A recent study published in the journal Scientific Reports has researchers saying that they may finally have found the missing link in Alzheimer’s disease.
And it’s not those “plaques and tangles” you’ve heard so much about the past few years.
No, it’s a connection I made long ago. In fact I made this “discovery” a part of my own practice a decade ago.
According to researchers Alzheimer’s disease may in fact be a fungal infection that’s taken hold in your brain.
Fungus found in Alzheimer’s brains
When the brains of almost a dozen Alzheimer’s patients who had passed away were carefully examined the scientists uncovered fungal growths in not just one, not even just five… but ALL 11 brains!
Interestingly the fungal infections weren’t just a single variety, but rather several different kinds.
The 10 Alzheimer’s free brains that the researchers examined were fungus free… as expected.
As I mentioned earlier I’ve suspected the fungal Alzheimer’s link for a long time now. In fact I’ve seen some pretty dramatic improvements in dementia patients who I have treated with an antifungal diet.
But of course, it’s important to keep in mind that should the fungal infections link be confirmed by further research, fungal infections are far from the only dementia trigger out there.
Alzheimer’s isn’t a single disease
Because while mainstream medicine is always trying to toss all their eggs into a single basket, their stubborn refusal to recognize that Alzheimer’s isn’t a single disease with a single cause is going to hurt a lot of folks who will not be getting the treatments they so desperately need.
Toxic metal exposure, for example, can trigger dementia… or cause it to get worse. Metals such as mercury and aluminum can accumulate in the brain. And in cases of heavy metal linked dementia detoxification can be the key to slowing or even reversing the disease.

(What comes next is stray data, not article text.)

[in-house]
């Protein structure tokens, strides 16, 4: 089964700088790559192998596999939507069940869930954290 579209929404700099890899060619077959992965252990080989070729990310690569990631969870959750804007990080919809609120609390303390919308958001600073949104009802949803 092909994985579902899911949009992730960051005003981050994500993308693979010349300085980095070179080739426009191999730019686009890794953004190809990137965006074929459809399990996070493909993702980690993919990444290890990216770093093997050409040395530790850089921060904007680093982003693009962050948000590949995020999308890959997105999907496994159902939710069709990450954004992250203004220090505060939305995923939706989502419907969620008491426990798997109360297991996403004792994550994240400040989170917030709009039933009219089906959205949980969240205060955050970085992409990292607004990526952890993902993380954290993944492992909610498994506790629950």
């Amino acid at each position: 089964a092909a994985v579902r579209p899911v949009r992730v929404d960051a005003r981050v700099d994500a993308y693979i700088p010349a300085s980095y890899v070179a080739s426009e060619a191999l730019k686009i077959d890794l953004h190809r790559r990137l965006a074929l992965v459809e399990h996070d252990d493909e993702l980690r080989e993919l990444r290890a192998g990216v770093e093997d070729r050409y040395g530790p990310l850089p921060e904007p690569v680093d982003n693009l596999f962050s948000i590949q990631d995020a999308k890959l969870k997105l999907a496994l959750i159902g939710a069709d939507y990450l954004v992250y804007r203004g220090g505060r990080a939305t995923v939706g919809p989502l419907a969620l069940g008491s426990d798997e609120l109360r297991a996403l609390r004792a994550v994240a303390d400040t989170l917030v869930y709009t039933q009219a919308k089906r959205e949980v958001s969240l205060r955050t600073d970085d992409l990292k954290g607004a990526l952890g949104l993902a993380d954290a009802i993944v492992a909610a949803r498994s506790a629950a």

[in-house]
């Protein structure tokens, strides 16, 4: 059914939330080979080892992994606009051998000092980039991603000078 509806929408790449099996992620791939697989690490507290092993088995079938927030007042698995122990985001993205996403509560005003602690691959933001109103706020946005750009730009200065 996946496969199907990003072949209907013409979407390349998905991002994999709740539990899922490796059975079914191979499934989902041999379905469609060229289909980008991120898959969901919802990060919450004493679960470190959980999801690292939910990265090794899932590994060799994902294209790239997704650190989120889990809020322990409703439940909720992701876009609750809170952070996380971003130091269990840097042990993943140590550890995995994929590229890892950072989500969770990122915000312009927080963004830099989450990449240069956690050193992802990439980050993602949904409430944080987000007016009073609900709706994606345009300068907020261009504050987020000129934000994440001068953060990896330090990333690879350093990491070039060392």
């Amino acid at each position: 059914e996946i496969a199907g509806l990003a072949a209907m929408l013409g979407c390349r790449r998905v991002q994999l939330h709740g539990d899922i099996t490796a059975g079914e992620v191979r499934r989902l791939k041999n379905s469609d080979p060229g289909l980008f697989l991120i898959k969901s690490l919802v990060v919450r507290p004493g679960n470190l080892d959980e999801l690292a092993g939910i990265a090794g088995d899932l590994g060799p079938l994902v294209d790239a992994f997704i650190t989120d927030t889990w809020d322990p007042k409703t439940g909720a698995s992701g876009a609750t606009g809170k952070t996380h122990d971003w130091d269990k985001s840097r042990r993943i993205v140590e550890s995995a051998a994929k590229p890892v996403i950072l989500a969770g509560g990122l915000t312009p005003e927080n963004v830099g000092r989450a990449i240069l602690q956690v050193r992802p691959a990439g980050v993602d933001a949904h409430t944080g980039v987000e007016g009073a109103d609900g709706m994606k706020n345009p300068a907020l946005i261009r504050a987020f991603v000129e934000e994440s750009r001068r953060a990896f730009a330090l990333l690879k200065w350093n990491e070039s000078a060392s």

But mainstream medicine tunnel vision could leave a patient suffering with metal linked dementia… or cognitive decline caused by a dozen other reasons… out in the cold.
That’s why it’s so important to find a holistic physician who is willing to do the detective work needed to find out what is contributing to your case, or that of someone you love.
With that being said the fungal infection link to Alzheimer’s is an important one. And the good thing is you can do some things to lower your own risks.
If you’re at risk for Alzheimer’s disease… or even already in the early stages of cognitive decline yourself… making a switch to an antifungal diet might help. You can find resources online and a holistic doctor can help. Next, call in some professionals to check your home for fungal growths which can take hold in basements, under sinks and even in carpeting.
Don’t leave something as important as your memories in the hands of mainstream medicine.
Dr. Mark Stengler has appeared as a medical expert on FOX, CBS, NBC and hosts his own weekly PBS TV show, “Natural Healing with Mark Stengler.”
He’s also written 17 books, including “Prescription for Natural Cures” and The Natural Physician’s Healing Therapies which have now sold over 1 million copies.
When he’s not busy sharing his knowledge of amazing alternatives to toxic mainstream therapies, Dr.Stengler practices what he preaches at his state-of-the-art Stengler Center for Integrative Medicine in Encinitas, California.
Dr. Stengler has treated tens of thousands patients of all ages, with a wide range of health conditions, such as...
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What makes Dr. Stengler different is his diverse medical training in conventional medications and natural alternatives.
This means he can combine the best of modern technology and traditional time-tested therapies, for safer, long-term treatments.
His track-record of success with this breakthrough approach has earned him national acclaim as “America’s Natural Doctor.”
Dr. Stengler completed premed studies at Mt. Royal College and the University of Calgary, and graduated from naturopathic medical school at the National College of Naturopathic Medicine in Portland, Oregon. He is Board Certified in Integrative Medicine.
Dr. Stengler lives in San Diego County, California with his wife and three children. He enjoys quality time with his family. His hobbies include several sports and theological studies.
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